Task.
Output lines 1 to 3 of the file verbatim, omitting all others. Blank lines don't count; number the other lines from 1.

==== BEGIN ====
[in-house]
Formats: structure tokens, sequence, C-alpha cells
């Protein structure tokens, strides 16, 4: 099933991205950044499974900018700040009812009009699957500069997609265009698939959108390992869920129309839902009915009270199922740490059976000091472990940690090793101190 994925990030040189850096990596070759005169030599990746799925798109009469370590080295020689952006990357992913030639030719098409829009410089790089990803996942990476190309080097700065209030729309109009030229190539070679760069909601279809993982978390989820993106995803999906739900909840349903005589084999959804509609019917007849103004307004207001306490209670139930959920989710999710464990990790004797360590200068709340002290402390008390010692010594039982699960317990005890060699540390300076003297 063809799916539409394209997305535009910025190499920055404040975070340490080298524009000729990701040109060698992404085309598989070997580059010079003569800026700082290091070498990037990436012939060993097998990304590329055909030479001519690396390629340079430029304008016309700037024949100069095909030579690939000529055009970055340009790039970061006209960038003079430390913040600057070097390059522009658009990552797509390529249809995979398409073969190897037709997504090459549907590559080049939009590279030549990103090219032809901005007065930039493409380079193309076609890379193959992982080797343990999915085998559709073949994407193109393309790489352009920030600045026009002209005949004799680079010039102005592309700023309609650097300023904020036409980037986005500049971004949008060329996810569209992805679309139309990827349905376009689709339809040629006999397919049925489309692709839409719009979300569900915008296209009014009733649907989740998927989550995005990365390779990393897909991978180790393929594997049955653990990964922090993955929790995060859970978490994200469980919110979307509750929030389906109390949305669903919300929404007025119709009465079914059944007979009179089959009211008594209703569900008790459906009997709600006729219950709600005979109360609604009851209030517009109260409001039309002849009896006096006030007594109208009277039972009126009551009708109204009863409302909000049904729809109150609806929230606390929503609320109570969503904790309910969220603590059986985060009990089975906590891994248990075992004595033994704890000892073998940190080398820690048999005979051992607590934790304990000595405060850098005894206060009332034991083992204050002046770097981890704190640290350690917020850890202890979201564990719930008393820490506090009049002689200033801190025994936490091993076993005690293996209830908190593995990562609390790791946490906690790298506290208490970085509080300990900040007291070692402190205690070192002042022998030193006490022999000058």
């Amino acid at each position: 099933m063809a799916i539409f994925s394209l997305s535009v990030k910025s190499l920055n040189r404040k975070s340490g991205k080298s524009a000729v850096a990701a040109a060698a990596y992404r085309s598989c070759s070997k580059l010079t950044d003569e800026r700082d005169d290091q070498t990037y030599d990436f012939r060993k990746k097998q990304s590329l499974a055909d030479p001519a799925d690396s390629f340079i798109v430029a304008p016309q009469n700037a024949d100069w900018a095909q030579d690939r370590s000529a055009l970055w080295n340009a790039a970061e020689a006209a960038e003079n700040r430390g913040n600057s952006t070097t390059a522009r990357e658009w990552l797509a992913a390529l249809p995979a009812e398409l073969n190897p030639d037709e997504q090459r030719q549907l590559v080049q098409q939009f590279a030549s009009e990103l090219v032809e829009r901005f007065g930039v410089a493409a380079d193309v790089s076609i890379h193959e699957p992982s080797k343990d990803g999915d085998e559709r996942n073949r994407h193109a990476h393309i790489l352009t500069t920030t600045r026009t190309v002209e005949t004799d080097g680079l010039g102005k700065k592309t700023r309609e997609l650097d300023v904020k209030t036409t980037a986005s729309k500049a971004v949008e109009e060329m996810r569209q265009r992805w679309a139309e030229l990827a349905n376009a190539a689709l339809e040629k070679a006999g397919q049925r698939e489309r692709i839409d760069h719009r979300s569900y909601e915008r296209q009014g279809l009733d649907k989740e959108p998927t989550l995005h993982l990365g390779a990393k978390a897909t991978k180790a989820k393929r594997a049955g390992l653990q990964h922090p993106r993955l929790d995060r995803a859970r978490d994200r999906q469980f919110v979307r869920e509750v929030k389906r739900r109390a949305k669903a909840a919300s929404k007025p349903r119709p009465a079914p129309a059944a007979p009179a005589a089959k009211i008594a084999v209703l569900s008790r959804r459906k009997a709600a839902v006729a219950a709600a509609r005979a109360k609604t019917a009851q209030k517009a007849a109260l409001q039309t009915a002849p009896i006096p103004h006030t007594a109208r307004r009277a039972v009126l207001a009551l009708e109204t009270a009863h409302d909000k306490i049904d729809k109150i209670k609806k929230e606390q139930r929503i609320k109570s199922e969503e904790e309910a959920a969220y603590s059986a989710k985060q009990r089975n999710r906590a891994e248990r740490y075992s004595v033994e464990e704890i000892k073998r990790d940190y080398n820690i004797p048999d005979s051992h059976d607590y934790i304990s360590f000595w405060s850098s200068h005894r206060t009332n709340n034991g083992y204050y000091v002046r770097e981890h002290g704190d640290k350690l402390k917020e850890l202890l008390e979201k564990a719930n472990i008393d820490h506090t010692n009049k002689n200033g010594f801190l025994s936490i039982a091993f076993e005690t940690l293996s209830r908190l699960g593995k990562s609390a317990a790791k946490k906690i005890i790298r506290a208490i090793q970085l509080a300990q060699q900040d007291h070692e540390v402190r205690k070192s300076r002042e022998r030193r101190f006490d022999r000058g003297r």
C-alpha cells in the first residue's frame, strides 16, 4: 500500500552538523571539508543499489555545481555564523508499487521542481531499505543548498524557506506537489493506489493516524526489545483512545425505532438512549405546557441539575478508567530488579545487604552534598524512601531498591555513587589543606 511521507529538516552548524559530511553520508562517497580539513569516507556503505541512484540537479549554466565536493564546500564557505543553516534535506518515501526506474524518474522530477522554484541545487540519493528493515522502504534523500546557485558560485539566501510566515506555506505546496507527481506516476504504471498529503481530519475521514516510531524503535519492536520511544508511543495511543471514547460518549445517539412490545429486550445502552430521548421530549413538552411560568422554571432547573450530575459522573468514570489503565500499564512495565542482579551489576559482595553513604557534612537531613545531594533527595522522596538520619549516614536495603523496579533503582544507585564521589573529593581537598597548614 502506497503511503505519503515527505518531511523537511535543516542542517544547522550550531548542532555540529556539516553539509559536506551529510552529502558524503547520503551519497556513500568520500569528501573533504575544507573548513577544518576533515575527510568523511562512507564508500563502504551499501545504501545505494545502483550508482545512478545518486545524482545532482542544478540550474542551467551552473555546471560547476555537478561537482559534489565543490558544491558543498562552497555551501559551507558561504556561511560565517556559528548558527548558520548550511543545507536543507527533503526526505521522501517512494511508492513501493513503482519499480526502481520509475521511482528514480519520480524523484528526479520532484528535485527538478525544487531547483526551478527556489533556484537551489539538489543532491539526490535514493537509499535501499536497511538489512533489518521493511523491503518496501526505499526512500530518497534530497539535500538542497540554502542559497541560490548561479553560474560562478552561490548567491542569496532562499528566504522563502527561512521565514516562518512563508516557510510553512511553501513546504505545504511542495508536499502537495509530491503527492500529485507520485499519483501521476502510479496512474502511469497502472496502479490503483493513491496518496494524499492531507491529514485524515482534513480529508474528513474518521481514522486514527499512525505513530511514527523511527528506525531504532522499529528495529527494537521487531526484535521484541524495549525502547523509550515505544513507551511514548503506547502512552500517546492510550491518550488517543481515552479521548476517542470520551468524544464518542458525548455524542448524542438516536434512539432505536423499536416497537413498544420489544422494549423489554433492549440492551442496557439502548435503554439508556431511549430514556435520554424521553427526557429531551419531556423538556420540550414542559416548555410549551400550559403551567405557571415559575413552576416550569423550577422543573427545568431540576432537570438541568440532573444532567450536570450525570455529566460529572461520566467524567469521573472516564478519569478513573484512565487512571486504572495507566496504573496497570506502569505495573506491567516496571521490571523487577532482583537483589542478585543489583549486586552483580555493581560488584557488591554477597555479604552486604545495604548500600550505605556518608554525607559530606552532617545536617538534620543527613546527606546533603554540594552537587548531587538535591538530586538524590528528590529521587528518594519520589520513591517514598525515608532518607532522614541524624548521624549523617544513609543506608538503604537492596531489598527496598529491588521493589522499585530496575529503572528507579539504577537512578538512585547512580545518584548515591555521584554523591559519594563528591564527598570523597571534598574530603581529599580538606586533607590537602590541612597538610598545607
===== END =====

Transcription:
[in-house]
Formats: structure tokens, sequence, C-alpha cells
């Protein structure tokens, strides 16, 4: 099933991205950044499974900018700040009812009009699957500069997609265009698939959108390992869920129309839902009915009270199922740490059976000091472990940690090793101190 994925990030040189850096990596070759005169030599990746799925798109009469370590080295020689952006990357992913030639030719098409829009410089790089990803996942990476190309080097700065209030729309109009030229190539070679760069909601279809993982978390989820993106995803999906739900909840349903005589084999959804509609019917007849103004307004207001306490209670139930959920989710999710464990990790004797360590200068709340002290402390008390010692010594039982699960317990005890060699540390300076003297 063809799916539409394209997305535009910025190499920055404040975070340490080298524009000729990701040109060698992404085309598989070997580059010079003569800026700082290091070498990037990436012939060993097998990304590329055909030479001519690396390629340079430029304008016309700037024949100069095909030579690939000529055009970055340009790039970061006209960038003079430390913040600057070097390059522009658009990552797509390529249809995979398409073969190897037709997504090459549907590559080049939009590279030549990103090219032809901005007065930039493409380079193309076609890379193959992982080797343990999915085998559709073949994407193109393309790489352009920030600045026009002209005949004799680079010039102005592309700023309609650097300023904020036409980037986005500049971004949008060329996810569209992805679309139309990827349905376009689709339809040629006999397919049925489309692709839409719009979300569900915008296209009014009733649907989740998927989550995005990365390779990393897909991978180790393929594997049955653990990964922090993955929790995060859970978490994200469980919110979307509750929030389906109390949305669903919300929404007025119709009465079914059944007979009179089959009211008594209703569900008790459906009997709600006729219950709600005979109360609604009851209030517009109260409001039309002849009896006096006030007594109208009277039972009126009551009708109204009863409302909000049904729809109150609806929230606390929503609320109570969503904790309910969220603590059986985060009990089975906590891994248990075992004595033994704890000892073998940190080398820690048999005979051992607590934790304990000595405060850098005894206060009332034991083992204050002046770097981890704190640290350690917020850890202890979201564990719930008393820490506090009049002689200033801190025994936490091993076993005690293996209830908190593995990562609390790791946490906690790298506290208490970085509080300990900040007291070692402190205690070192002042022998030193006490022999000058």